That being said, the thing that I have done quite a bit of is play games with my son. He's 8. He LOVES games. I've been raising him a gamer, starting him early with simple games like Mario Party 7, which was basically one button operated, and Lego Star Wars, which, you know, has no fail state. From the time he was three I've indoctrinated him with a desire to get the next coin, or cross the next objective off the list. With that in mind, I've decided to sit him down and have him help me construct a joint Top Ten list. I'm curious what he might tell me when asked why he likes the games we played this year. I'm also quite sure this list will be dramatically different than almost any other on this site. While I have made my absolute best effort to make him enjoy good games, I've also given in to his desires to play what he thinks MIGHT be good. I figure that he needs to learn what is good and what is trash on his own, I'll just be a guiding hand, pushing him toward say Portal 2, and not always the next licensed movie game.

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All I need to know about MMOs, I learned from my 8 year old.

I don't play MMOs. I don't play PC games, in large part due to the fact that my PC is absolute garbage. But with the excitement surrounding the launch of SWTOR, my interest has been piqued. Having no real sense of what is available, or playable, on my PC, and possessing a strong desire to avoid paying a subscription fee for something that may not be my bag, I decided to install DC Universe on my PS3. While the gigantic gamefile downloaded, I took my son out to shop for Christmas gifts for my wife. During that time we talked about what character we could make, what adventures we might go on, what powers we would utilize. We were both genuinely excited to get started. We had a great deal of fun deciding on a costume, a weapon, and our superhero name. We started off on our quest, got through the tutorial mission, and jumped into the world proper. That's when the wheels started coming off, and the "Oh yeah this is an MMO" feeling began.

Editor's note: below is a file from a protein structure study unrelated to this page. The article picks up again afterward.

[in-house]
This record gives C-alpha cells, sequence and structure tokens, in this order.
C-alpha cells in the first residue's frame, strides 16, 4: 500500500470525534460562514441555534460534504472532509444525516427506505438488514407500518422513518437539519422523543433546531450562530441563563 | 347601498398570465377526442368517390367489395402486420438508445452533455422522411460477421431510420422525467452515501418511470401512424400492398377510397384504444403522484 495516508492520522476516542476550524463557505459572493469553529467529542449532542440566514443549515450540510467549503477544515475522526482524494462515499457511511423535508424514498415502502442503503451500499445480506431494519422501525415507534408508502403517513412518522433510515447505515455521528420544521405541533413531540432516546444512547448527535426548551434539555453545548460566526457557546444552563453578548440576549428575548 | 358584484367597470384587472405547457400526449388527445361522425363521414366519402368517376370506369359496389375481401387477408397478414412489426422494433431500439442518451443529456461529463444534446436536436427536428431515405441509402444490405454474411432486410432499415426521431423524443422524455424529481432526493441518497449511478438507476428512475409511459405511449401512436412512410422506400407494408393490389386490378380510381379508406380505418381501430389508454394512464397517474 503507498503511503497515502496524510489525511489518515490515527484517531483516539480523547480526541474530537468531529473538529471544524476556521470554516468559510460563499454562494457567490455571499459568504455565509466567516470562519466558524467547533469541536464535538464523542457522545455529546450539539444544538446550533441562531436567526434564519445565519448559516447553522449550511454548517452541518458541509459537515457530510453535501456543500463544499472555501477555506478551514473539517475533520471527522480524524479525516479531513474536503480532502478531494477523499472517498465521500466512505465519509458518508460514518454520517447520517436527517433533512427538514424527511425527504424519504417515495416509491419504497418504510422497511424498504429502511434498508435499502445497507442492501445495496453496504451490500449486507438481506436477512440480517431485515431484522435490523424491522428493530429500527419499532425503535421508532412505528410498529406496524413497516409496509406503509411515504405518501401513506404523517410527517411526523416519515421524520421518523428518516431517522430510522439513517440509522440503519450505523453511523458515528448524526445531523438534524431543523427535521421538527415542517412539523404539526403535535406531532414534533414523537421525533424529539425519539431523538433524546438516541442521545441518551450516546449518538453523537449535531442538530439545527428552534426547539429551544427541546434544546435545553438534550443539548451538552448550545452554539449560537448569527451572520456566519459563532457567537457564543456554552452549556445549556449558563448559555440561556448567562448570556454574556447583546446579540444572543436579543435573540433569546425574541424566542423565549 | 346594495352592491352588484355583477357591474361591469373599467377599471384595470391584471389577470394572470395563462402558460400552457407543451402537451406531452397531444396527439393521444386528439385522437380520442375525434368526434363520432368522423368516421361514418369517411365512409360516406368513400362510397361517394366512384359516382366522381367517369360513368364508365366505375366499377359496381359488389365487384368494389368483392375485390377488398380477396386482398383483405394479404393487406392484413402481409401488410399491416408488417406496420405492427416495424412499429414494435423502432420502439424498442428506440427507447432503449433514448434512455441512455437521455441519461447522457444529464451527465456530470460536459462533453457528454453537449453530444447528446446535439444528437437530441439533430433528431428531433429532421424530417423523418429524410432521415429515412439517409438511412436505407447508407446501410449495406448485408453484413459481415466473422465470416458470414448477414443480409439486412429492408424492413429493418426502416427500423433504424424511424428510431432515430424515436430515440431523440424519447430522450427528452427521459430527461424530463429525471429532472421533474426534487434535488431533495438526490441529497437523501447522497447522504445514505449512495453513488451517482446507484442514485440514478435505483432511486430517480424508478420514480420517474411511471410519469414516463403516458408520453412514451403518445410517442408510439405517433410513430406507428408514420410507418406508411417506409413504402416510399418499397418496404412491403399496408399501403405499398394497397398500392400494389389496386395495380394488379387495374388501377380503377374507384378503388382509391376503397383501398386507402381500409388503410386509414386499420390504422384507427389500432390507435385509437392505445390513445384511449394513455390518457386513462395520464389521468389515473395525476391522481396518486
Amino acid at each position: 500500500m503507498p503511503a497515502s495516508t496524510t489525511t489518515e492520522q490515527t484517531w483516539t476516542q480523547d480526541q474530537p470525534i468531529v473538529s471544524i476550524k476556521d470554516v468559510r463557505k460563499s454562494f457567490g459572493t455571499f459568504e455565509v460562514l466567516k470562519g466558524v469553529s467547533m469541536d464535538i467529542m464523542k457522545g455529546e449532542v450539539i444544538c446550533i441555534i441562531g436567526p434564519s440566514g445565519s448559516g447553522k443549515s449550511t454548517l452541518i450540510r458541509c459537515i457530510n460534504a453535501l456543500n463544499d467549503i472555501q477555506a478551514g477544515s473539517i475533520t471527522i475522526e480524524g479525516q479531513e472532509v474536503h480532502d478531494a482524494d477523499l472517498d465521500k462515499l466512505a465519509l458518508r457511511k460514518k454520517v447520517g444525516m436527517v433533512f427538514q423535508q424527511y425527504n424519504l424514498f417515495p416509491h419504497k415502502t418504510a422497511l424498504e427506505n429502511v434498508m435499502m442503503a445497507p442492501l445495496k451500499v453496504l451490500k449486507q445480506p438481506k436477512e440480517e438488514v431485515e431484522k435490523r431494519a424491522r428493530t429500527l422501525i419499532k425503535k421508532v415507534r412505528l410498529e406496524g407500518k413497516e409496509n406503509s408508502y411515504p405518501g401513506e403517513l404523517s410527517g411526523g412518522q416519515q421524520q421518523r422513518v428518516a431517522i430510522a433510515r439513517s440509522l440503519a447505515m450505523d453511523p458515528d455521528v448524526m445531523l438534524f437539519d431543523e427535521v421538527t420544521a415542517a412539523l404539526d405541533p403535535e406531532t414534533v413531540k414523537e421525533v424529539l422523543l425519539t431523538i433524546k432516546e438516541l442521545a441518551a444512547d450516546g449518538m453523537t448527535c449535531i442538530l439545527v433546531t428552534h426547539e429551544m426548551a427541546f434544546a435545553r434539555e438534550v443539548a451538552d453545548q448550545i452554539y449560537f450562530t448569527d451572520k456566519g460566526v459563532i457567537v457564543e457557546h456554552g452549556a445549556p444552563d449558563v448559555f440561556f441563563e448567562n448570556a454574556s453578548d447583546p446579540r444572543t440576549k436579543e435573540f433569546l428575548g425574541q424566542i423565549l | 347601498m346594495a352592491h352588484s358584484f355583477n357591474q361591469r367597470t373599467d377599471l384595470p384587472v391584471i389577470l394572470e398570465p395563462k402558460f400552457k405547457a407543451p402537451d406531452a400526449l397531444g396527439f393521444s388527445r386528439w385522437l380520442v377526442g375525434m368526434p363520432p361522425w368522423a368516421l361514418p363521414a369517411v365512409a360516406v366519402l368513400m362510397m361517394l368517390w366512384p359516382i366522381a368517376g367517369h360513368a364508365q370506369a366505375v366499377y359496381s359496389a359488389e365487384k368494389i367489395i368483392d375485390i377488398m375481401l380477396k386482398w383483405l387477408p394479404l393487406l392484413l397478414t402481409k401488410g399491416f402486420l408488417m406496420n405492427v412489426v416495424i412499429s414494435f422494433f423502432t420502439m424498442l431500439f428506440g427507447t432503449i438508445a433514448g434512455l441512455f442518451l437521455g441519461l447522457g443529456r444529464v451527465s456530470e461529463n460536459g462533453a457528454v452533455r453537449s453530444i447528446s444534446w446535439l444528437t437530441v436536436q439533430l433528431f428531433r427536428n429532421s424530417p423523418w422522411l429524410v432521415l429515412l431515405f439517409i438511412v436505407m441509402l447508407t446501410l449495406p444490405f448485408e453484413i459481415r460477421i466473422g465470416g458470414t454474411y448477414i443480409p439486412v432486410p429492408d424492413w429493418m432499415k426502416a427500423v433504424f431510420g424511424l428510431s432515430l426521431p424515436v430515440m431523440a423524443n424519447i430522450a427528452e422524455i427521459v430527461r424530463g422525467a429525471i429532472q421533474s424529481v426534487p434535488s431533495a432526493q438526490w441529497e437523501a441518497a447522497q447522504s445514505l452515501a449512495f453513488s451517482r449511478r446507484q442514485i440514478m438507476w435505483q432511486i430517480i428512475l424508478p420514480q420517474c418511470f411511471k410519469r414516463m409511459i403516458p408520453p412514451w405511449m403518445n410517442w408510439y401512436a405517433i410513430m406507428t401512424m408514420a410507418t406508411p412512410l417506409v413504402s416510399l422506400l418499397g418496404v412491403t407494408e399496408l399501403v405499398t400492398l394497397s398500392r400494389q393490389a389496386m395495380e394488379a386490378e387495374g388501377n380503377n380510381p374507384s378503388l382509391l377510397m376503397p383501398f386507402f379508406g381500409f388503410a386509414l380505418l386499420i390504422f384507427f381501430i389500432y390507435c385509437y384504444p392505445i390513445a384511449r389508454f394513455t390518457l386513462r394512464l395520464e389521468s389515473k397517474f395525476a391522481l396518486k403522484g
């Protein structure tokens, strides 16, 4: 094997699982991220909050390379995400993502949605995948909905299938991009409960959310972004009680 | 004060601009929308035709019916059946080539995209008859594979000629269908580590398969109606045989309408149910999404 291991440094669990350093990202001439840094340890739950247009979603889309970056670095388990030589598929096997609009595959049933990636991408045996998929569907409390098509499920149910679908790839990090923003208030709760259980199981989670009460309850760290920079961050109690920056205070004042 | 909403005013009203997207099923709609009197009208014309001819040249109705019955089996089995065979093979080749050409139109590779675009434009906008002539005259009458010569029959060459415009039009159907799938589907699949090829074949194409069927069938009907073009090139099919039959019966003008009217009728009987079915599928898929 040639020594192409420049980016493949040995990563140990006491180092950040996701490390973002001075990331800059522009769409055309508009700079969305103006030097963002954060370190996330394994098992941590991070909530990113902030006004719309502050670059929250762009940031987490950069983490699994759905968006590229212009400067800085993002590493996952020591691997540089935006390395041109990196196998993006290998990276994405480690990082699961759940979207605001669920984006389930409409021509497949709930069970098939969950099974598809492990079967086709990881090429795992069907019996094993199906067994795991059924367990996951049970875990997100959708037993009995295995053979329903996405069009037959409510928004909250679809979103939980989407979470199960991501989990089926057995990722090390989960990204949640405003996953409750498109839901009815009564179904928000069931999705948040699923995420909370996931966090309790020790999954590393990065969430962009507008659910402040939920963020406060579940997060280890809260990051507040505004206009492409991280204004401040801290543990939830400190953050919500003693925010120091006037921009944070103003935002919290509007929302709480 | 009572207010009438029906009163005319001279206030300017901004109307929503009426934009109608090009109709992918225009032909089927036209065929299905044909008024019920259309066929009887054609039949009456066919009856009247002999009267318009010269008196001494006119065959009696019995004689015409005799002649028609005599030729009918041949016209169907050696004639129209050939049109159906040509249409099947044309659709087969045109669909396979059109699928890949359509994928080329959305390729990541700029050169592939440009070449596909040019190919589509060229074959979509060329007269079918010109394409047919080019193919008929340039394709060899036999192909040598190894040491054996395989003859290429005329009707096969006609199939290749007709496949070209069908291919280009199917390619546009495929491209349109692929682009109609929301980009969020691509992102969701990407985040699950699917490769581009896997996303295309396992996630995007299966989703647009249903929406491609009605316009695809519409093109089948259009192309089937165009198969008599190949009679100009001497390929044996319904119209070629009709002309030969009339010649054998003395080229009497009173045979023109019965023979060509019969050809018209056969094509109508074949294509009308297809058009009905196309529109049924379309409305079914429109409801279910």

I guess that's not exactly true, as we had fun exploring and beating up things on our way to quest objectives. We made progress, fought a boss, had a duel with another player, got new weapons and gear. We stalled a bit by getting distracted by various side nonsense before calling it a night. Then this morning, I let my son make his own character. After getting over the shock that "Sharp Shooter" was taken by another player, he settled on a name and started down his own path. I let him take the reigns, and went off to do various things around the house. I came back and asked what mission he was doing, and he said, "I'm blowing up these transporters." I responded, "Oh yeah, why?" He said, "I don't know, because that's what it says on the screen."

That pretty much reinforced what my uninformed preconceived notion of an MMO was: doing this "because". Can there really be a story, as one would traditionally think of it, within this structure? Is everything just in service of raising numbers on a stat screen? I'm certainly not ready to totally write off MMOs altogether, in fact I was honestly enjoying my time with my character last night. And my son is definitely ready for more. I started writing this while he was taking a shower, and as soon as he came back downstairs he asked if he could start playing again. I suppose the next step is to try to make some connections with other players, or to try to convince a friend or two to play with me. In any case, I'm looking forward to what he does with the game, and what he's able to get out of it.